In Gibb v Maidstone and Tunbridge Wells NHS Trust the Court of Appeal held that the Trust was bound by the terms of a compromise agreement it had entered into with its former Chief Executive.
Interesting, and somewhat perversely it was the Trust which sought to argue that it had acted irrationally in an attempt to wriggle out of an arguably excessive pay off it had agreed under the terms of the compromise agreement with its outgoing CEO.
Trusts, as do all public bodies, have a duty to act “reasonably”. This is known as “Wednesbury reasonableness.” If it does not its decision can be set aside on the basis that it is acting outside its authority. One aspect of this is that is that a public body must not act “irrationally generous” when paying its employees, or paying off its ex employees.
In this case the Trust sought to argue that its pay off to its CEO was just such an “irrationally generous” payment and so should be set aside.
However, the Court, who seemed entirely non plussed by the Trust’s attempt to rely on its own irrationality decided that compensation was not outlandish having regard to the fact that the agreement would have spared the Trust public controversy and the near certainty of a adverse tribunal finding that the CEO had been unfairly dismissed, which would also have had a detrimental effect on morale and management resources.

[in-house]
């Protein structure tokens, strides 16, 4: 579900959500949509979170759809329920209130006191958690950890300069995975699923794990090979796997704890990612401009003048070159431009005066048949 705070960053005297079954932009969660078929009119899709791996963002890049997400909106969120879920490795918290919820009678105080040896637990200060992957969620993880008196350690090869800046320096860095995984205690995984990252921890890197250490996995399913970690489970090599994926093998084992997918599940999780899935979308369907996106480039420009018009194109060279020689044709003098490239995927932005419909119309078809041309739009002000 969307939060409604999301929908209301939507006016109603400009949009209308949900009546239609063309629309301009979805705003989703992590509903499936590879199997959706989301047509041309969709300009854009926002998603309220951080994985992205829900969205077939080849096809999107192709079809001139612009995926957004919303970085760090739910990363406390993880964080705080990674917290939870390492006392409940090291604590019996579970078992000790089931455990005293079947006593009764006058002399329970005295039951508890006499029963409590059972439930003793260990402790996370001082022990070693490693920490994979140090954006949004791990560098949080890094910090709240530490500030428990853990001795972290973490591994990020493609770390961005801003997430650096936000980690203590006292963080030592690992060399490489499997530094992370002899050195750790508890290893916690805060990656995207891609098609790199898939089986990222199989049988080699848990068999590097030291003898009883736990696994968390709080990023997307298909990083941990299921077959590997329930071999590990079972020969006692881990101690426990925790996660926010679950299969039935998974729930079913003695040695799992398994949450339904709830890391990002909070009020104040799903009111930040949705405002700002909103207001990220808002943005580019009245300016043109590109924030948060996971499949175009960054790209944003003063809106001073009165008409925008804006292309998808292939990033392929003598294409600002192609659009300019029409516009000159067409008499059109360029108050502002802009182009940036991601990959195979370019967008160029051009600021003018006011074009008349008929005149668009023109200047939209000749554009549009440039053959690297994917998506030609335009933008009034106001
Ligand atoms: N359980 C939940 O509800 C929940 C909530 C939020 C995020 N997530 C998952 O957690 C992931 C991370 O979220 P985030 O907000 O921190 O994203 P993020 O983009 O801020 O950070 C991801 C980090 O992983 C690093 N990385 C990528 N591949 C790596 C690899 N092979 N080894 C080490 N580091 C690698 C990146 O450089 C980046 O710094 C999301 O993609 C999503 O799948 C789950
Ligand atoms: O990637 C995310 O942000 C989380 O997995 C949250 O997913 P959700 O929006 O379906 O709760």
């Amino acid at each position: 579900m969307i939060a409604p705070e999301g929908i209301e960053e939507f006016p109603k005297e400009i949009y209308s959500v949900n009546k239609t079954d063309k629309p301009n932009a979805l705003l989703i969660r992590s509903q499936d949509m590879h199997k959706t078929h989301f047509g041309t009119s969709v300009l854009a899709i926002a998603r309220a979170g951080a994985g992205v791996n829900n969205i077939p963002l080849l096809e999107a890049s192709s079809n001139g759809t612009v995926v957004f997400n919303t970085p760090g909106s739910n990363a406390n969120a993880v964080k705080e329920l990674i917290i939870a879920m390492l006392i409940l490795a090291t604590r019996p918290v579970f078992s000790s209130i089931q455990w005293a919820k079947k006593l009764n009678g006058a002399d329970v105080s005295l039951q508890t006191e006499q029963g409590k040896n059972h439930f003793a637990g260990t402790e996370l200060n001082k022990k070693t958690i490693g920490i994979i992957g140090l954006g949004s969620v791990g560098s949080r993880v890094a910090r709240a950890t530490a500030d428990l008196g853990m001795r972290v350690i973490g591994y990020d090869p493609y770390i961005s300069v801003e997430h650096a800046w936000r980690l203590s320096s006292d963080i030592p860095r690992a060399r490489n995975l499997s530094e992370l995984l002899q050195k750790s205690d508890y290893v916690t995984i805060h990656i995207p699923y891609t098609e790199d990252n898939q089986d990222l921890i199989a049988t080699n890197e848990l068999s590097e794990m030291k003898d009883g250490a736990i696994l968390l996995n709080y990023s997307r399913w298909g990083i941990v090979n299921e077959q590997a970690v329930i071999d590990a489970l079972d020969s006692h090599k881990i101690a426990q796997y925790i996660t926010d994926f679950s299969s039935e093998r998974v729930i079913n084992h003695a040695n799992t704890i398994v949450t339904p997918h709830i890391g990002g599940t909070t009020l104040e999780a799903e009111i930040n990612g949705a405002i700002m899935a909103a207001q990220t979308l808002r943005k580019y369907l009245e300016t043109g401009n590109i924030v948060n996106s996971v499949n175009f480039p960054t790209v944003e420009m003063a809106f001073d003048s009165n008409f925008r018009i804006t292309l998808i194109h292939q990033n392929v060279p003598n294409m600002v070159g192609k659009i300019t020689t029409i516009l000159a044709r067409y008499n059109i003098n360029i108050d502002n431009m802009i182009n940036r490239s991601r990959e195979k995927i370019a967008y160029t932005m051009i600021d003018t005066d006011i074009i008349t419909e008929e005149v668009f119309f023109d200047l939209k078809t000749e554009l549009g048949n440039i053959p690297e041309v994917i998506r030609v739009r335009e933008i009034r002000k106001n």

Justifyably the Court was damning of the Trust’s waste of resources in dismissing the CEO without any fair reason, agreeing to such an inflated payment and then litigating the matter to try and renege on the deal, stating that “perhaps those responsible will now reflect that…all this money, both compensation and costs could have been spent on improving hygiene and patient care in the Trust’s hospitals.”